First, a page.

Top 10 Advances in RTD Signal Conditioning
Recent innovations in signal conditioning technology for RTD temperature measurements are made possible by employing application-specific integrated circuits (ASICs) in commercial-off-the-shelf (COTS) instruments.
Here’s a Top 10 list of advanced features and benefits of available RTD transmitters:
1. Easy Configuration and Calibration Using a PC’s USB Interface.
Simple USB digital configuration and calibration is made possible by new RTD transmitters that incorporate an ASIC. This design eliminates the need for zero/span pots, jumpers, DIP switches, or pushbuttons. The PC interface is easy, calibration is faster, and transmitter performance is improved. Users select functional parameters from Windows-based configuration software, and the settings download via USB into non-volatile EEPROM memory to control the transmitter’s operation. Setup is reduced to clicking the input type input wiring, sensor alpha coefficient, and sensor fault detection settings then entering the input/output range values on an intuitive configuration screen.
2. Analog Amplifier Enhanced with Digital Calibration
ASIC-based RTD transmitters have an input signal that is not digitized. There are no microcontrollers in the I/O signal path and no embedded firmware requirements for signal processing. Instead, an analog signal path is maintained for the highest accuracy and performance. The first benefit is that measurements are continuous and have no steps or update time delays in the output signal, unlike digital designs. Second, ASIC-based transmitters deliver the reliability of an analog design with the flexibility, convenience and stability of a digital design. The fully analog ASICs are also more immune to high electromagnetic interference for increased reliability in critical applications.
3. Improved Temperature Measurement Through Simultaneous Differential Sampling
Simultaneous differential sampling eliminates small measurement errors from digital multiplexer sampling of sensor wires at different points in time. An ASIC samples all sensor wires at the same time and measures the analog input signal continually across the entire signal to produce an accurate differential measurement. Advanced auto-zero circuit techniques disregard anomalous data points and accuracy improves.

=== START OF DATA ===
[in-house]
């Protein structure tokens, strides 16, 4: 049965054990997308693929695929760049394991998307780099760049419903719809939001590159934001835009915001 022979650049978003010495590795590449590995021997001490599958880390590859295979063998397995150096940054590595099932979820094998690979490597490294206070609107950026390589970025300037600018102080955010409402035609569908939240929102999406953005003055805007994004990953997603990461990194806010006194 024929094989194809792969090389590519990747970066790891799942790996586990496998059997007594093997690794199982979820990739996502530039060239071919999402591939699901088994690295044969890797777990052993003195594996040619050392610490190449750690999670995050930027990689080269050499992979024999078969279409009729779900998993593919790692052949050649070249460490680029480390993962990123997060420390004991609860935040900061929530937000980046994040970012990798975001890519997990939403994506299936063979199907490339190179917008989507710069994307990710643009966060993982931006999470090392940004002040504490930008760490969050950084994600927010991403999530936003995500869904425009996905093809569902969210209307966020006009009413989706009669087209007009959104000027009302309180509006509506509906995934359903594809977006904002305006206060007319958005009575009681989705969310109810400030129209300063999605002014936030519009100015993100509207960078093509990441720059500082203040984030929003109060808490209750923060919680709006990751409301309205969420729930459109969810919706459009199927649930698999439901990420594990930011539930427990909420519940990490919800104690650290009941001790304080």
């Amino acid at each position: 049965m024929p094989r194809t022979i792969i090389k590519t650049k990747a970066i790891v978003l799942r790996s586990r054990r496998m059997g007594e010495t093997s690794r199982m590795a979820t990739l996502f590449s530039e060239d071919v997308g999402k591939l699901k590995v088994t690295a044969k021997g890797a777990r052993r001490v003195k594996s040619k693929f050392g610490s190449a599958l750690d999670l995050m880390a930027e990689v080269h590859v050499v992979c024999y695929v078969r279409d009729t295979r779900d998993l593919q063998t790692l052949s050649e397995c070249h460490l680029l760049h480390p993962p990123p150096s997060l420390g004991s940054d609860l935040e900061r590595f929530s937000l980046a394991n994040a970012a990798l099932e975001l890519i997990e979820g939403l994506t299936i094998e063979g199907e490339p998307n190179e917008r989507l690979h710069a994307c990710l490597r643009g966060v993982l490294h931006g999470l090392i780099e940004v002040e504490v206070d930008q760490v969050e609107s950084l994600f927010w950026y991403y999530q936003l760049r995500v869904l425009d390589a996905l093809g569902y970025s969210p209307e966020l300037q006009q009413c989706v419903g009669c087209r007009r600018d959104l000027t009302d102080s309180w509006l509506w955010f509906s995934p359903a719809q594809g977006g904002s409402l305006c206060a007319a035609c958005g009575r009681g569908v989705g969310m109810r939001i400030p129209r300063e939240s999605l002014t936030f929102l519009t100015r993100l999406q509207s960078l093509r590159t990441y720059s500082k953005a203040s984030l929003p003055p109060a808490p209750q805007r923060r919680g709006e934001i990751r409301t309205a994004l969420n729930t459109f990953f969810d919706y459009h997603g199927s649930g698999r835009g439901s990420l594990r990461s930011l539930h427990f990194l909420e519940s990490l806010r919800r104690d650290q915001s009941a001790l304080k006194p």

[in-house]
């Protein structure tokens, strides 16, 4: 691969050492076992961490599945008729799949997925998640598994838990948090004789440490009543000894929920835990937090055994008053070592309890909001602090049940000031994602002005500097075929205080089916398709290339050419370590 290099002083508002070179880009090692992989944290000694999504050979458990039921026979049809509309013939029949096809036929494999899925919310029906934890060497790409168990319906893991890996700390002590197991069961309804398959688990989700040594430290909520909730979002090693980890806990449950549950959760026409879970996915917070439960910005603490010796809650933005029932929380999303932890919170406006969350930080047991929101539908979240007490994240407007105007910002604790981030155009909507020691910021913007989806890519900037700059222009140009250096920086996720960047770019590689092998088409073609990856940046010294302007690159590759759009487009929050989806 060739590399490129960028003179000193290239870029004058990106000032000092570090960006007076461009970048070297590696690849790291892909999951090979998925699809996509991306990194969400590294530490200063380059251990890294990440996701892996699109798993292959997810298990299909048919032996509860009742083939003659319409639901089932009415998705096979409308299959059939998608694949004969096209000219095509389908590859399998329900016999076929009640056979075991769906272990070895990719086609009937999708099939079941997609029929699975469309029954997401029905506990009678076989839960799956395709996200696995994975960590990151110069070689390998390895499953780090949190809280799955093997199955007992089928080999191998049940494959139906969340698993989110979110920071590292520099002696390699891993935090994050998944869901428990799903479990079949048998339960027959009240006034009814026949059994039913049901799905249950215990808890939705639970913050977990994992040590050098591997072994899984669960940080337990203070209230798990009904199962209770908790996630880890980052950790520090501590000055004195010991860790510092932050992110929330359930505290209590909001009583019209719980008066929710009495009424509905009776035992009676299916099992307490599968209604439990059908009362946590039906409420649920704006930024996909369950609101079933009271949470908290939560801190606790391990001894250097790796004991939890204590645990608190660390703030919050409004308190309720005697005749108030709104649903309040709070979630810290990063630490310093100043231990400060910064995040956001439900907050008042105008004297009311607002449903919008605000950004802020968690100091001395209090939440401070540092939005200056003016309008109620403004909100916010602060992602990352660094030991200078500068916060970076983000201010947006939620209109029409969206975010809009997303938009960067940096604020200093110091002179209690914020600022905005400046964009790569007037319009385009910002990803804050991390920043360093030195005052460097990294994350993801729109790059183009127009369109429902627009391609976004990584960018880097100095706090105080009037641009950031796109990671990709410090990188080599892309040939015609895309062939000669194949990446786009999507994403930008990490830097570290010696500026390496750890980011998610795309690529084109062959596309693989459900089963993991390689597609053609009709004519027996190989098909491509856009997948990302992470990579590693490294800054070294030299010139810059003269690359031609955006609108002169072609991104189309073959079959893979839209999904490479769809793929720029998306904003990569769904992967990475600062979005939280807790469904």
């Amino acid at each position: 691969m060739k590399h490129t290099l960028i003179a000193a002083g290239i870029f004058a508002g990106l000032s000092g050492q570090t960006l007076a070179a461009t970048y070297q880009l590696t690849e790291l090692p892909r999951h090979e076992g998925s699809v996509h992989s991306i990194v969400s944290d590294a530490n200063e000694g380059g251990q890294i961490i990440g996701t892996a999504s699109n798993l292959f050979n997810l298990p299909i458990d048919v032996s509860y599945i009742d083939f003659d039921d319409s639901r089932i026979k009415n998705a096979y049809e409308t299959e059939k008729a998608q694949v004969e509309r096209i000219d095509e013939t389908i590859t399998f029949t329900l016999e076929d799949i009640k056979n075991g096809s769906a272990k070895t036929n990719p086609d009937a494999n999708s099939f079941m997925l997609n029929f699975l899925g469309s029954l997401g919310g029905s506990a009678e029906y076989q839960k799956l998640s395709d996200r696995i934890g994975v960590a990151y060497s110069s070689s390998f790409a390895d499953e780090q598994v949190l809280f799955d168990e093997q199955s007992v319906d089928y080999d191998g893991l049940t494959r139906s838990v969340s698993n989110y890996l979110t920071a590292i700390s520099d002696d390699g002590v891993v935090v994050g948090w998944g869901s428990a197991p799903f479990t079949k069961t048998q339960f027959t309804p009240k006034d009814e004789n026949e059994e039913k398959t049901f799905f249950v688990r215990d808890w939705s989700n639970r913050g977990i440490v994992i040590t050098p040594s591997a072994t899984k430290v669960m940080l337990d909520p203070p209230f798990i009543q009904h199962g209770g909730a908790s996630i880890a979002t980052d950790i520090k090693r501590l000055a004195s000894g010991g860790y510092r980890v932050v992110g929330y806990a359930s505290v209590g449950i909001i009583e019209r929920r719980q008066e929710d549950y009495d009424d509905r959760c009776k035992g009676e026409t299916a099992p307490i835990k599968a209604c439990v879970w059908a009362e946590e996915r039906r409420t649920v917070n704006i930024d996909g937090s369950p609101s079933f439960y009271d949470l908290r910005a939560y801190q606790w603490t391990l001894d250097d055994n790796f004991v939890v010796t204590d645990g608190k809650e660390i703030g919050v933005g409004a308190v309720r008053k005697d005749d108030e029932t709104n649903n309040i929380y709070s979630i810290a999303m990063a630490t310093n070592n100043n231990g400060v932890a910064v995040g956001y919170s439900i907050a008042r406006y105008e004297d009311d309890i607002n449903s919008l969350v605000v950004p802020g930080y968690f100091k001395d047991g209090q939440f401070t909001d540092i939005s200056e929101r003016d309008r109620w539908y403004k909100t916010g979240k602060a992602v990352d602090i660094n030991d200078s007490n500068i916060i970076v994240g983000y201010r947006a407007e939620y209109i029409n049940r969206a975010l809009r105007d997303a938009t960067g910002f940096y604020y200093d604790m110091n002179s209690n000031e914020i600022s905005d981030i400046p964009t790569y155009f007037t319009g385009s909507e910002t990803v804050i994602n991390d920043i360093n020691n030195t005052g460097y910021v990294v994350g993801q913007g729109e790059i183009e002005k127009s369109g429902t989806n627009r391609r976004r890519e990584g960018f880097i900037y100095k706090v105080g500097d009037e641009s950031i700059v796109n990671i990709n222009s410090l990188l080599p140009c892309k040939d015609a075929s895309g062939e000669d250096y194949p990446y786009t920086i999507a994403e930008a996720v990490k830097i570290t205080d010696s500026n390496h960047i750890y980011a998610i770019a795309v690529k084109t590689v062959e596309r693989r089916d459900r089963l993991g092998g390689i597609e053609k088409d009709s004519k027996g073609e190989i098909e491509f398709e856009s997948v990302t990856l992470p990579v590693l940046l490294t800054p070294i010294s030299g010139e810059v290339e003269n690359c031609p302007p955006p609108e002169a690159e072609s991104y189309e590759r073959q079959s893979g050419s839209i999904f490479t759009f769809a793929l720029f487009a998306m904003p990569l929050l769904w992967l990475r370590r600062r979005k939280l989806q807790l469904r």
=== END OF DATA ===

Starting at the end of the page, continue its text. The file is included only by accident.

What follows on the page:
4. Superior Lead-wire Compensation
A third wire is often used to compensate for resistance differences in the sensor’s lead wires. However, traditional RTD measurement circuits typically require all three sensor wires to be the same length, gauge, and ohmic impedance for best results. Any impedance differences in a 3-wire measurement produce a small, “static” error unless calibrated out. ASICs, on the other hand, can measure and reject the third wire’s resistance so their length and gauge are not factors. This design adds flexibility when installing a transmitter with a 3-wire input configuration. The RTD measurement accuracy improves and reduces recalibration requirements for systems with long lead wires.
5. Reduced Sensitivity to Ambient Temperature Changes
The ambient (surrounding) operating temperature range for industrial-grade RTD transmitters is typically –40 to 80oC. ASIC technology offers higher performance across a wider ambient temperature range making ASIC RTD transmitters well-suited to harsh environments. An ASIC that has a programmable gain amplifier (PGA) with an auto-zeroing internal frequency to offset temperature drift can achieve drift values as low as 5 ppm/oC. By comparison, digital RTD transmitters drift around 50 ppm/oC for ambient temperature changes. So for applications that must endure variable ambient temperatures, there are now commercially available solutions selling for under $100 that approach military-grade drift specifications.
6. User-Programmable Over/Under Range Values